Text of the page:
Cut Off Your Hands just can't stop the music

By Jacqueline Smith

Disillusioned by their British label experience, Cut Off Your Hands have now returned with a new album and a brand new attitude. Jacqueline Smith reports.

Frontman Nick Johnston has grown up a lot these last two years. Photo / Richard Robinson
Frontman Nick Johnston has grown up a lot these last two years. Photo / Richard Robinson

After thrashing their instruments across stages in Europe and America, Auckland band Cut off Your Hands seemingly vanished off the face of the Earth for two years.

But now their extended power nap is over, they are back to appease fans with the release of their sophomore album Hollow, a less restless and chaotic record that comes from a despondent sort of place.

The name Hollow comes from a lead-like exhaustion the band suffered when the hype and adrenalin of the 2008 debut album You and I wore off, says frontman Nick Johnston. Beckoned by the bright lights of Europe, they had upgraded from the small, friendly Auckland gig scene to the world stage, touring for two years solid and scoring a record deal with British record Label 679 (home to The Streets). Bigwigs compared them to Blur and the Kaiser Chiefs.

They abused their instruments, their bodies and, Johnston says, their vision.

When their drummer Brent Harris lost his hearing and had to leave the band, their happy bubble burst. They eventually left the label. It wasn't amicable.

"I guess we weren't what they wanted and they weren't what we wanted, I think they wanted us to be the next Kaiser Chiefs but we always had a different thing in mind. We had started our band playing at punk shows and that's how we saw ourselves. We had these poppy songs but we were misunderstood," he says.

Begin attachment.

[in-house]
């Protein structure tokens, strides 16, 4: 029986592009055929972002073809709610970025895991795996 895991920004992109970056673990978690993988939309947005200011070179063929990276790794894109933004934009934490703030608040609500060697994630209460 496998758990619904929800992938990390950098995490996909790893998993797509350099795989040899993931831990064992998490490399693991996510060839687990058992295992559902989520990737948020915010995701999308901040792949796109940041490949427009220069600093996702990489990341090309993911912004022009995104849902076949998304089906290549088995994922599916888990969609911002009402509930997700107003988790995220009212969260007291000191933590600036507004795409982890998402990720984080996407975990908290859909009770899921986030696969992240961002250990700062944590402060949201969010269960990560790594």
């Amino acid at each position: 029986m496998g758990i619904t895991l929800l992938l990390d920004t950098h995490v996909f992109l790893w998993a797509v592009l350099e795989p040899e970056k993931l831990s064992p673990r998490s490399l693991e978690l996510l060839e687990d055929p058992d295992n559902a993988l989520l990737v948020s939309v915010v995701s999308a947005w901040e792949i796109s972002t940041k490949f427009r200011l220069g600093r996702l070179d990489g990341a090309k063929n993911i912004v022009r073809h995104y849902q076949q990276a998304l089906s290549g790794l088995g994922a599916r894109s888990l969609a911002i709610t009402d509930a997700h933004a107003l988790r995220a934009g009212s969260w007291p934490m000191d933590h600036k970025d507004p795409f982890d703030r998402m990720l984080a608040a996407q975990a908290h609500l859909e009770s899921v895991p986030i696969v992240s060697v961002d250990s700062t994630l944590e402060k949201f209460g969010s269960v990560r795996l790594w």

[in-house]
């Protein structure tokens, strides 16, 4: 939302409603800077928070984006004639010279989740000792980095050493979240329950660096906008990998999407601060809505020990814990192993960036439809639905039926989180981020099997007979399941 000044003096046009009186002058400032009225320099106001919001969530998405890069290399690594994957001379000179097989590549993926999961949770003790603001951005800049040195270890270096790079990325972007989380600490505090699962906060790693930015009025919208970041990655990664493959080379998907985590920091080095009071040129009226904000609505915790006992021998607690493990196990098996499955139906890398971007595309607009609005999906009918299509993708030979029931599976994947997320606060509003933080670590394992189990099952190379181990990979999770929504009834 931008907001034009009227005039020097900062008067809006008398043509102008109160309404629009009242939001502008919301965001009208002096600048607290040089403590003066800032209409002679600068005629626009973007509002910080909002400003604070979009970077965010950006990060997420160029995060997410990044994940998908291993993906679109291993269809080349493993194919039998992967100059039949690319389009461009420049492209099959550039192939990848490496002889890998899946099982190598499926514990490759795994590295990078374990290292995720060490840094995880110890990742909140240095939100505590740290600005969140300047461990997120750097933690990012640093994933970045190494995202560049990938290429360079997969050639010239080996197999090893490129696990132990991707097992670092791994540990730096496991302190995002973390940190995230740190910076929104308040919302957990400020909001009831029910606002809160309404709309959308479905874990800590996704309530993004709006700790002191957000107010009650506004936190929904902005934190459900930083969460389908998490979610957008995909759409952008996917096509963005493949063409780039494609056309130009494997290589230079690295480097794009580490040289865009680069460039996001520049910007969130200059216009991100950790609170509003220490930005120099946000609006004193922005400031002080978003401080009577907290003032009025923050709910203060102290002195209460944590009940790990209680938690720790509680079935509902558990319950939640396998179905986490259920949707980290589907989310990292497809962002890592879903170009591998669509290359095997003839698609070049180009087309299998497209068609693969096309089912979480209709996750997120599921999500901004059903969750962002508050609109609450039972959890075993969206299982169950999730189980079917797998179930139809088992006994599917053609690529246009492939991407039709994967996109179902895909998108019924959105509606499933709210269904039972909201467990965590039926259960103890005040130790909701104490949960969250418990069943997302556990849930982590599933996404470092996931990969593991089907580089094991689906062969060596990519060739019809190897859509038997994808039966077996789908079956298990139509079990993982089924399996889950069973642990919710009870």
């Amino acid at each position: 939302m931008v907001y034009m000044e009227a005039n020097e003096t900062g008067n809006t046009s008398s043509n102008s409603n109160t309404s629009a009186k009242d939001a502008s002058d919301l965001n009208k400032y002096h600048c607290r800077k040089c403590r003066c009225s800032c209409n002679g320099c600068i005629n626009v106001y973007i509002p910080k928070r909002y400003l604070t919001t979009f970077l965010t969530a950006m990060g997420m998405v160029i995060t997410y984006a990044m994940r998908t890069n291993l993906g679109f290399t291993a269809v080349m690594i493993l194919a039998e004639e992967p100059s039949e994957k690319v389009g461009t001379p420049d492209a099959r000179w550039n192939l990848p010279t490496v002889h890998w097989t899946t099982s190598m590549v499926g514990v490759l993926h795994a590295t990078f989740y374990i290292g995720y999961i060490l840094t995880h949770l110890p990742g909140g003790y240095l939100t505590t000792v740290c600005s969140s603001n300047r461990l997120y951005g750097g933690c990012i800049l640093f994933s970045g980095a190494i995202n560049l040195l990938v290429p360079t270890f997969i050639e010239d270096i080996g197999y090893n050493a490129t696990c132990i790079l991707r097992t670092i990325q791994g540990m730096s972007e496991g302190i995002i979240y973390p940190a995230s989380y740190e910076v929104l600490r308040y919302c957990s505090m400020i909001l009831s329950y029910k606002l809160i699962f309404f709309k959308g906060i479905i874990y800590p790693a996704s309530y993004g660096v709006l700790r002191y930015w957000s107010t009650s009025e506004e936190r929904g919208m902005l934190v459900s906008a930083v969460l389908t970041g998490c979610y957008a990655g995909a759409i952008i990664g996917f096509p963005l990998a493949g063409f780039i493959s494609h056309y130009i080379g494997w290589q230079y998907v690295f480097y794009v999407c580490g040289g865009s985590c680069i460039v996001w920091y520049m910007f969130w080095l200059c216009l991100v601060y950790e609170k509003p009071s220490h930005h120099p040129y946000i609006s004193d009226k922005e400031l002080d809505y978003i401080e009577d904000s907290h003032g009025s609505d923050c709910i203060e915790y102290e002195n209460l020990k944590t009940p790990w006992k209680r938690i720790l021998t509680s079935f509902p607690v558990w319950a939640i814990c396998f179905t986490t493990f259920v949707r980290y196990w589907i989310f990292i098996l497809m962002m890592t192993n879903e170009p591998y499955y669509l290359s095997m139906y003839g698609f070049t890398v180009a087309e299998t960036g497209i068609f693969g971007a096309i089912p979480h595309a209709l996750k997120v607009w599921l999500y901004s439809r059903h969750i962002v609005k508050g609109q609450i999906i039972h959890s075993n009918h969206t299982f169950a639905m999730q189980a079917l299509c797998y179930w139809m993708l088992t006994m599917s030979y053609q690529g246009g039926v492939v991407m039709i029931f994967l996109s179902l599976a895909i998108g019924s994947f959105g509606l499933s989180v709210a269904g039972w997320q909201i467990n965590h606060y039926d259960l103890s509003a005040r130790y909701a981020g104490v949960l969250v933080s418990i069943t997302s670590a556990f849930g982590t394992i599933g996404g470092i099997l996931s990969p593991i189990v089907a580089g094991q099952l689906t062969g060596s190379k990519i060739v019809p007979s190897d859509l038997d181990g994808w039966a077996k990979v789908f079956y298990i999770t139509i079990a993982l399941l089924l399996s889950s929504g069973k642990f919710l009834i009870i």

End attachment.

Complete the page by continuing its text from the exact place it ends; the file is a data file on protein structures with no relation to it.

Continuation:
Slinking home to Auckland Johnston and his bandmates agreed to abandon Cut Off Your Hands indefinitely.

Johnston pursued his other dream of studying architecture. The others threw themselves at work and other hobbies.

And then, after two false starts, the music started bubbling again.

Convening at Harris' parents' house when they were away for a week, Cut Off Your Hands began recording new material, the same way they recorded their first EP. A few months later, Hollow was born and they were packing their bags for a tour of the Tasman.

A lot can change in two years. Johnston is no longer the slickest, preppiest-dressed man in the cafe, as he was in previous TimeOut interviews. He is a little more windswept, comfortable. His media schedule is fitted around his university assignments.

And reviewers' early comparisons to Buzzcocks-meets-Beach Boys no longer applies.

Cut off Your Hands no longer sound like unhinged excitable puppies, partly due to all the growing up, but Johnston says they have also been listening to completely different music, things like 80s Aussie indie bands The Church, The Go-Betweens and The Triffids.

"Sort of laid-back but still related to that post-punk or new age I guess," Johnston says.

It's still melodic and chipper these days, but without the sporadic punk that inspired Johnston to make like The Mint Chicks and jump off the furniture. He broke his leg twice doing that.

"We were always so influenced by Iggy Pop or At the Drive in, these post-punk bands where you just throw everything around and go crazy, and now we are more interested in writing a tune and enjoying playing, rather than having to be so athletic. We got so bored of that."

Johnston says he has put more of himself into his lyrics this time and in retrospect, he sees a general theme of "being a bit gutted about the way things turned out".

"There wasn't a lot of thought in lyrics last time, but this time was looking to put something on paper that we wouldn't cringe about in two years' time," he says.

That was when they were in the writing stage, now the band is filled with new-found enthusiasm.

"We did everything we wanted to do when we set up the band really so anything from here is just a bit of fun. That's why we have kept going after all that shit happened at the end of the last cycle. The fact that we are carrying on just shows how much we love it really."

And packing Australian venues with 300 fans prior to the release of Hollow, then securing a place at music festival Splendour in the Grass after spending two years off the radar is really encouraging.

Johnston has enjoyed the contrast between album releases. "Last time it was '100 per cent we are a band' and this time we had other things in our lives. Just this minute I have given my manager the all-clear to book in the States because I've decided to defer studying.

I think we've been getting a little bit more excited about it again, because it has been on our terms."


Who: Cut Off Your Hands.
What: Second album Hollow out now.

- TimeOut

- NZ Herald

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